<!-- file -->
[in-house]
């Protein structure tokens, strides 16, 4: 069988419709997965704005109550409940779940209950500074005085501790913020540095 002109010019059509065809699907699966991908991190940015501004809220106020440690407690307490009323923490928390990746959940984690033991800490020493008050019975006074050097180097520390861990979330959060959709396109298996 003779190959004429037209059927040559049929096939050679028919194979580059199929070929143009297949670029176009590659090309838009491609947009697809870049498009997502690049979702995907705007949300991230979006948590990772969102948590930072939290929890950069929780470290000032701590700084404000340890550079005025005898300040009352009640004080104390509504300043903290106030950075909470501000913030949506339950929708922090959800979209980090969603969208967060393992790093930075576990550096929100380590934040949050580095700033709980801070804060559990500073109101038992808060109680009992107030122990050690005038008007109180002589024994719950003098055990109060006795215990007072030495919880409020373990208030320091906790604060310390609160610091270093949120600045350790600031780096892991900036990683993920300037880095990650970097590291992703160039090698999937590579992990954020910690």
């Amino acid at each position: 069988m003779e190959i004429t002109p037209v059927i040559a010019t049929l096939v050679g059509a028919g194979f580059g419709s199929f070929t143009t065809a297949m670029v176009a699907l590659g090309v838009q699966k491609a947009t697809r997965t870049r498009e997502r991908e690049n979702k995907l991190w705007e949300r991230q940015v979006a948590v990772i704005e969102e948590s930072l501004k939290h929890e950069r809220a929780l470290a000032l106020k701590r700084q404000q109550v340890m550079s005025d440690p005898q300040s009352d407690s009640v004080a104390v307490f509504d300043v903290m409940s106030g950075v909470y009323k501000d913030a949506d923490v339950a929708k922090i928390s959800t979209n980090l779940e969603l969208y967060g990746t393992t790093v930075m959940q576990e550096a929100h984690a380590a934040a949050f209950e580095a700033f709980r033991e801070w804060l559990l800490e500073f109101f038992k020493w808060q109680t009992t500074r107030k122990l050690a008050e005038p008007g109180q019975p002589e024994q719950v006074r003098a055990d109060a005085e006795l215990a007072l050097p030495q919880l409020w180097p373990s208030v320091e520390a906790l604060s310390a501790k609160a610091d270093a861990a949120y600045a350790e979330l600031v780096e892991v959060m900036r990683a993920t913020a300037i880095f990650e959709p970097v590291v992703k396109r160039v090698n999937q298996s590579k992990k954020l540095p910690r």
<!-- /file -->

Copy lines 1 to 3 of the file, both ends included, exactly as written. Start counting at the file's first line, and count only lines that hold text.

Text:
[in-house]
């Protein structure tokens, strides 16, 4: 069988419709997965704005109550409940779940209950500074005085501790913020540095 002109010019059509065809699907699966991908991190940015501004809220106020440690407690307490009323923490928390990746959940984690033991800490020493008050019975006074050097180097520390861990979330959060959709396109298996 003779190959004429037209059927040559049929096939050679028919194979580059199929070929143009297949670029176009590659090309838009491609947009697809870049498009997502690049979702995907705007949300991230979006948590990772969102948590930072939290929890950069929780470290000032701590700084404000340890550079005025005898300040009352009640004080104390509504300043903290106030950075909470501000913030949506339950929708922090959800979209980090969603969208967060393992790093930075576990550096929100380590934040949050580095700033709980801070804060559990500073109101038992808060109680009992107030122990050690005038008007109180002589024994719950003098055990109060006795215990007072030495919880409020373990208030320091906790604060310390609160610091270093949120600045350790600031780096892991900036990683993920300037880095990650970097590291992703160039090698999937590579992990954020910690």
């Amino acid at each position: 069988m003779e190959i004429t002109p037209v059927i040559a010019t049929l096939v050679g059509a028919g194979f580059g419709s199929f070929t143009t065809a297949m670029v176009a699907l590659g090309v838009q699966k491609a947009t697809r997965t870049r498009e997502r991908e690049n979702k995907l991190w705007e949300r991230q940015v979006a948590v990772i704005e969102e948590s930072l501004k939290h929890e950069r809220a929780l470290a000032l106020k701590r700084q404000q109550v340890m550079s005025d440690p005898q300040s009352d407690s009640v004080a104390v307490f509504d300043v903290m409940s106030g950075v909470y009323k501000d913030a949506d923490v339950a929708k922090i928390s959800t979209n980090l779940e969603l969208y967060g990746t393992t790093v930075m959940q576990e550096a929100h984690a380590a934040a949050f209950e580095a700033f709980r033991e801070w804060l559990l800490e500073f109101f038992k020493w808060q109680t009992t500074r107030k122990l050690a008050e005038p008007g109180q019975p002589e024994q719950v006074r003098a055990d109060a005085e006795l215990a007072l050097p030495q919880l409020w180097p373990s208030v320091e520390a906790l604060s310390a501790k609160a610091d270093a861990a949120y600045a350790e979330l600031v780096e892991v959060m900036r990683a993920t913020a300037i880095f990650e959709p970097v590291v992703k396109r160039v090698n999937q298996s590579k992990k954020l540095p910690r």